Thursday, September 12, 2013
Pierre Lhomme in person!
Over the course of a half-century-long career, the great Pierre Lhomme has made an unmistakable mark on the history of cinematography in France and abroad, creating a body of work remarkable both for its flexibility of tone and unity of vision. Join us for a double bill showcasing the range of Lhomme’s gifts.
Army of Shadows
Jean-Pierre Melville | France | 1969 | 145m | Format: 35mm
This austere, heartbreaking portrait of French Resistance fighters— sheathed in trench coats, capped in fedoras, and struggling to survive in a gray occupied Paris—is widely and justly considered director Jean-Pierre Melville’s crowning achievement. It also locates the emotional core beneath his characteristic layers of cool remove. Lhomme’s camera has a tender feel for the cool of city mist and the texture of light on skin. “It’s here,” wrote the critic J. Hoberman, “that Melville fully achieved his notion of the sublime.”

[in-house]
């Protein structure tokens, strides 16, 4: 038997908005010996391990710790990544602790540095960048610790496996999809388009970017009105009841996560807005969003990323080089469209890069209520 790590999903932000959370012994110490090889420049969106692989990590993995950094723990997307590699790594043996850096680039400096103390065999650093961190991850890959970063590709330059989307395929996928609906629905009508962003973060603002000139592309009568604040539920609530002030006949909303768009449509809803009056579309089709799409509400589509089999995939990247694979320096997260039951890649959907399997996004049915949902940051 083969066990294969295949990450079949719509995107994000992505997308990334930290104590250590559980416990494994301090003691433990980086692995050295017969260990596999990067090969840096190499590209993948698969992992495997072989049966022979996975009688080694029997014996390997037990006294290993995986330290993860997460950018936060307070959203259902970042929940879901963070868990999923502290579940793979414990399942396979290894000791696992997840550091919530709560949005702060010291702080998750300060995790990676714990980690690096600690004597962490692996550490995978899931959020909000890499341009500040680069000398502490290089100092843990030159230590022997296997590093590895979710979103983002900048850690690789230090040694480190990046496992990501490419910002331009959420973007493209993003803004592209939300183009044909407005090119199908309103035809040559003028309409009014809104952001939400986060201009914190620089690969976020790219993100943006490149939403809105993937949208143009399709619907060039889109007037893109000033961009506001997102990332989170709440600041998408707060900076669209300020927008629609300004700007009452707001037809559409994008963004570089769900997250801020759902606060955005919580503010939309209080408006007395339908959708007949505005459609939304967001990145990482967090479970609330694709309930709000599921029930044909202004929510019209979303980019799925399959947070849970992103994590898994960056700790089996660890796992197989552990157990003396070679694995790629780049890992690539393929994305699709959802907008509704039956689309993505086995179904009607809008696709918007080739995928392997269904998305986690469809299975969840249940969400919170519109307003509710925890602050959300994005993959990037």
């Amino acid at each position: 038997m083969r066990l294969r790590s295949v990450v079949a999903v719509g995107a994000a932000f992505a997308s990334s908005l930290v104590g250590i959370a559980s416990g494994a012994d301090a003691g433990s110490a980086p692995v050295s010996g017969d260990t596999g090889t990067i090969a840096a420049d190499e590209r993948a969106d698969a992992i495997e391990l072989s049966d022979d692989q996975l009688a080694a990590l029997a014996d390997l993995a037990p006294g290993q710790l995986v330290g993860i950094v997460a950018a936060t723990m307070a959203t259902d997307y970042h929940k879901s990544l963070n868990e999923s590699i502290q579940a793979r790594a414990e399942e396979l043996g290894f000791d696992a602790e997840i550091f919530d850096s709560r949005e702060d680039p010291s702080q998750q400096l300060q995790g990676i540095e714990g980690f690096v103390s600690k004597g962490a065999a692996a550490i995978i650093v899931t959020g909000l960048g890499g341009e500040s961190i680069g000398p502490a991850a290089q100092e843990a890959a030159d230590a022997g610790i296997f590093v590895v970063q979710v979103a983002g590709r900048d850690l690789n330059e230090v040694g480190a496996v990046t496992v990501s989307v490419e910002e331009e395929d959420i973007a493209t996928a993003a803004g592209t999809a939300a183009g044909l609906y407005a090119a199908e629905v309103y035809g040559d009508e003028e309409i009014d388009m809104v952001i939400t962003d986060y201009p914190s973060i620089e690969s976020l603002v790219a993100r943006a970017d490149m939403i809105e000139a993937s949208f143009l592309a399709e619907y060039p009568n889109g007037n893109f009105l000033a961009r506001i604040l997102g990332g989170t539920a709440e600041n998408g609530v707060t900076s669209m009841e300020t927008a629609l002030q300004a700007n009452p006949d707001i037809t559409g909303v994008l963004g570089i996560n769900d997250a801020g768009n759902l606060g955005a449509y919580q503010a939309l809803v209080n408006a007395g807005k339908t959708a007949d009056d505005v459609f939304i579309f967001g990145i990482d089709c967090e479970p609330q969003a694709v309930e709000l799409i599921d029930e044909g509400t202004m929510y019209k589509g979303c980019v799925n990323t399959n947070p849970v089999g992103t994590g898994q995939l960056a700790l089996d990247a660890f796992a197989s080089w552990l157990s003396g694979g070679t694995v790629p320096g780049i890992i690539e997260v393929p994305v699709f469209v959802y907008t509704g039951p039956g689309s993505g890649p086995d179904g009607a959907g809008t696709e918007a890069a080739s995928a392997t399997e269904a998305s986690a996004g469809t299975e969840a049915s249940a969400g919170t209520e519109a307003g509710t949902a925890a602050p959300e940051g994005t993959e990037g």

Be Seeing You / À bientôt, j'espère
Chris Marker and Mario Marret | France | 1968 | 39m | Format: DIGIBETA
Class of Struggle / Classe de lutte
The Medvedkin Group | France | 1969 | 37m| Format: DIGIBETA
Made under the auspices of the filmmaking co-op SLON, À bientôt, j'espère consists largely of candid interviews with striking textile workers from the French city of Besançon as they stake out their grievances not only against factory owners but also against the larger factors keeping them at the lower rung of the social ladder. After completing the film, Marker confessed that, despite his best efforts, it was still the work of an outsider, and that the only way to fairly document the workers’ condition would be to give them control over the filming. The result was Classe de lute, a simmering first-person document of working-class discontent in the late 1960s, and a fascinating look at the immediate causes and effects of May ’68.